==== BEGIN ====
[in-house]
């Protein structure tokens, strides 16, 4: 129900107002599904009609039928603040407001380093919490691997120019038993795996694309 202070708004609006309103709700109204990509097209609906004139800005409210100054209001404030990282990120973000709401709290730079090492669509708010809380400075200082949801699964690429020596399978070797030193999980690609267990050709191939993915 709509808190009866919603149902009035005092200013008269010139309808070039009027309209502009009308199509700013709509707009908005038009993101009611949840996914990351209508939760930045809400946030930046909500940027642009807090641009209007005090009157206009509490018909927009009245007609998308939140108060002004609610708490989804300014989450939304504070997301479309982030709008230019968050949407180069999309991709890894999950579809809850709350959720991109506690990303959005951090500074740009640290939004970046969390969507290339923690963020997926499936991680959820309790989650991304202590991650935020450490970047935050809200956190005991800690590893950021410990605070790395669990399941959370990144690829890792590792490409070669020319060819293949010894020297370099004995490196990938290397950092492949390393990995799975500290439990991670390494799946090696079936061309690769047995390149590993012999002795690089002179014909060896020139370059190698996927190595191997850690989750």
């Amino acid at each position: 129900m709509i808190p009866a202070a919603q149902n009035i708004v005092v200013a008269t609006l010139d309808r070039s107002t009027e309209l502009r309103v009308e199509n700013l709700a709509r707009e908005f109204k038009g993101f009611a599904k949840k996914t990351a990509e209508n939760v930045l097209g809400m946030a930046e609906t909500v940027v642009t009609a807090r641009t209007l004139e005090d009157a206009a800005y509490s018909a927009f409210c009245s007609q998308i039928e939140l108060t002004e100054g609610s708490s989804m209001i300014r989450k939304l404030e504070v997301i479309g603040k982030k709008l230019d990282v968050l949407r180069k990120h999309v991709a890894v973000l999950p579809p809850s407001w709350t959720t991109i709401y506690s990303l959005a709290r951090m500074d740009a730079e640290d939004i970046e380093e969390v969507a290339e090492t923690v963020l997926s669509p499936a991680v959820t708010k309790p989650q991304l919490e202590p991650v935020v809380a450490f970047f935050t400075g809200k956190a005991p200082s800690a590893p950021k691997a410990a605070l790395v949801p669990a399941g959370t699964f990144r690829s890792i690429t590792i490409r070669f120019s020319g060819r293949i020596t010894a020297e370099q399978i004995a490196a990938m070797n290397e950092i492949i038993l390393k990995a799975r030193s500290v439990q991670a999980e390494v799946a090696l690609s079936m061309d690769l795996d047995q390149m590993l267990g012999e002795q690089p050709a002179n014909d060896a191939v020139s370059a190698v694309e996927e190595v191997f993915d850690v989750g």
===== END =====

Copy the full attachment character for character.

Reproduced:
[in-house]
């Protein structure tokens, strides 16, 4: 129900107002599904009609039928603040407001380093919490691997120019038993795996694309 202070708004609006309103709700109204990509097209609906004139800005409210100054209001404030990282990120973000709401709290730079090492669509708010809380400075200082949801699964690429020596399978070797030193999980690609267990050709191939993915 709509808190009866919603149902009035005092200013008269010139309808070039009027309209502009009308199509700013709509707009908005038009993101009611949840996914990351209508939760930045809400946030930046909500940027642009807090641009209007005090009157206009509490018909927009009245007609998308939140108060002004609610708490989804300014989450939304504070997301479309982030709008230019968050949407180069999309991709890894999950579809809850709350959720991109506690990303959005951090500074740009640290939004970046969390969507290339923690963020997926499936991680959820309790989650991304202590991650935020450490970047935050809200956190005991800690590893950021410990605070790395669990399941959370990144690829890792590792490409070669020319060819293949010894020297370099004995490196990938290397950092492949390393990995799975500290439990991670390494799946090696079936061309690769047995390149590993012999002795690089002179014909060896020139370059190698996927190595191997850690989750």
């Amino acid at each position: 129900m709509i808190p009866a202070a919603q149902n009035i708004v005092v200013a008269t609006l010139d309808r070039s107002t009027e309209l502009r309103v009308e199509n700013l709700a709509r707009e908005f109204k038009g993101f009611a599904k949840k996914t990351a990509e209508n939760v930045l097209g809400m946030a930046e609906t909500v940027v642009t009609a807090r641009t209007l004139e005090d009157a206009a800005y509490s018909a927009f409210c009245s007609q998308i039928e939140l108060t002004e100054g609610s708490s989804m209001i300014r989450k939304l404030e504070v997301i479309g603040k982030k709008l230019d990282v968050l949407r180069k990120h999309v991709a890894v973000l999950p579809p809850s407001w709350t959720t991109i709401y506690s990303l959005a709290r951090m500074d740009a730079e640290d939004i970046e380093e969390v969507a290339e090492t923690v963020l997926s669509p499936a991680v959820t708010k309790p989650q991304l919490e202590p991650v935020v809380a450490f970047f935050t400075g809200k956190a005991p200082s800690a590893p950021k691997a410990a605070l790395v949801p669990a399941g959370t699964f990144r690829s890792i690429t590792i490409r070669f120019s020319g060819r293949i020596t010894a020297e370099q399978i004995a490196a990938m070797n290397e950092i492949i038993l390393k990995a799975r030193s500290v439990q991670a999980e390494v799946a090696l690609s079936m061309d690769l795996d047995q390149m590993l267990g012999e002795q690089p050709a002179n014909d060896a191939v020139s370059a190698v694309e996927e190595v191997f993915d850690v989750g």